By most economic measures, things are about as good as they get—without spurring inflation. This is textbook behavior in the late stages of an economic expansion when inflation poses the key risk to a Goldilocks environment.
A Stellar Year
2017 proved a stellar year in the stock markets, with the S&P 500 returning 21.83% for the year. Foreign markets were even stronger with the EAFE index (developed foreign markets) gaining 25.03%.
Those overall return numbers tell the tale of 2017 in the stock markets. You’ll note that foreign returns were higher than US returns. That’s, in part, because at the start of 2017, the US economy was very sluggish, with first quarter GDP growing just 1.2%. With the US economy running slow, most global forecasts expected the Eurozone and Japan to follow suit, as their economies are heavy exporters to the US.
But then a funny thing happened: Economies in the Eurozone and Japan accelerated, decoupling from a sluggish US economy—a highly unusual occurrence. Stronger economic prospects abroad naturally led to stronger stock markets abroad as well.
That foreign strength, however, fed back into the US economy and markets by way of the US export sector, which accounts for about 12% of the overall US economy. More notably, foreign revenues account for around 40% of the total revenues earned by companies in the S&P 500. So, to a greater extent than the US economy, the US stock market benefited from the acceleration in foreign economies.
As the year progressed, the US economy strengthened and by the third quarter was steaming along at a robust 3.2% pace. The stock market was also climbing, partly in response to strengthening economic prospects but also in anticipation of corporate tax reform being delivered by Congress.
While we strongly disagree—politically and economically—with the individual-tax side of the Republicans’ tax legislation, there’s little doubt its corporate-tax aspects will stimulate the US economy in the medium term and widen US corporate profit margins. Both are good for the US stock market.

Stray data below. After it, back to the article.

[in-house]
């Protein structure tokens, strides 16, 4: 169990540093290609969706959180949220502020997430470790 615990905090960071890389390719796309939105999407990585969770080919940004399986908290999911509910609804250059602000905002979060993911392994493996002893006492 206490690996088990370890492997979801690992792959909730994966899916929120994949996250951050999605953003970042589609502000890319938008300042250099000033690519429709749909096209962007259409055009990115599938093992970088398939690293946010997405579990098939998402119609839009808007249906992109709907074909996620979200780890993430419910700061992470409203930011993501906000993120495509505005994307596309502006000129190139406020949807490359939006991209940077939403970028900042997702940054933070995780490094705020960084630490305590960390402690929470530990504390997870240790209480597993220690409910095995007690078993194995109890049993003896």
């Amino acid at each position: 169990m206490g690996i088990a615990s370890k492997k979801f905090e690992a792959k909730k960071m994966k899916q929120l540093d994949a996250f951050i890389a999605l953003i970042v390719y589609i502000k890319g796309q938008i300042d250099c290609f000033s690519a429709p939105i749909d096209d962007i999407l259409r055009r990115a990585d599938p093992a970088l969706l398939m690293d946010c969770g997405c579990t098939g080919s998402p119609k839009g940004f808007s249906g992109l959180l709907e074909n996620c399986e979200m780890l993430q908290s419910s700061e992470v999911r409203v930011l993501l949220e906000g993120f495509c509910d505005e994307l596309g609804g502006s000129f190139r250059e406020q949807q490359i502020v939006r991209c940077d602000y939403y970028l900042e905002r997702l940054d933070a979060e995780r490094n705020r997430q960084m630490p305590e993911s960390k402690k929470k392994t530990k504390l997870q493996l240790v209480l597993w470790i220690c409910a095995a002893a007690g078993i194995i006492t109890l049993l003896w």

And the Economy?
Lowering corporate tax rates means widening after-tax profit margins, which means more profit per dollar of revenues. And profit growth drives stock prices.
Were the only benefits of cutting corporate tax rates simply a boost in corporate profit margins, you wouldn’t expect that to have ongoing benefits for investors. You’d expect a one-time upward adjustment in stock prices to reflect a new, higher baseline of corporate profitability and that would be the end of it.
But Republicans argue that won’t be the end of it and we agree. First, profit growth drives corporate spending. As companies become more profitable, they feel more able to expand their operations to pursue further opportunities. And that means increased spending on new capital equipment and/or hiring new employees.
Second and more obscurely, the new tax legislation creates a window of time during which companies can fully expense capital investments in the year they’re purchased, rather than depreciating them over time. This effectively makes them cheaper sooner. And that incentivizes corporate spending on capital equipment while the window is open (fully open for five years).
So, the impact of the corporate tax reform on the US economy should be twofold: greater hiring and increased capital spending. Together, these twin boosters should spur the US economy in 2018.
Combine that with the strength in Japan and the Eurozone, and steady growth in emerging economies, and you get a picture of a synchronized global expansion.
The last time we enjoyed a synchronized global expansion with low inflation and low interest rates was the 1990s. And that was a very good time for stocks. Indeed, solid growth with low inflation and low interest rates are the Goldilocks trifecta when it comes to equities: not too hot, not too cold, just right.
Why? Because bull markets don’t die of old age. They typically die because central banks—e.g., the Federal Reserve—raise interest rates to quell rising inflation produced by an overheating economy. This puts the brakes on the economy and the stock market. Absent inflation, however, the Fed has little incentive to aggressively raise rates and this allows stocks to climb further, as happened in the late ‘90s.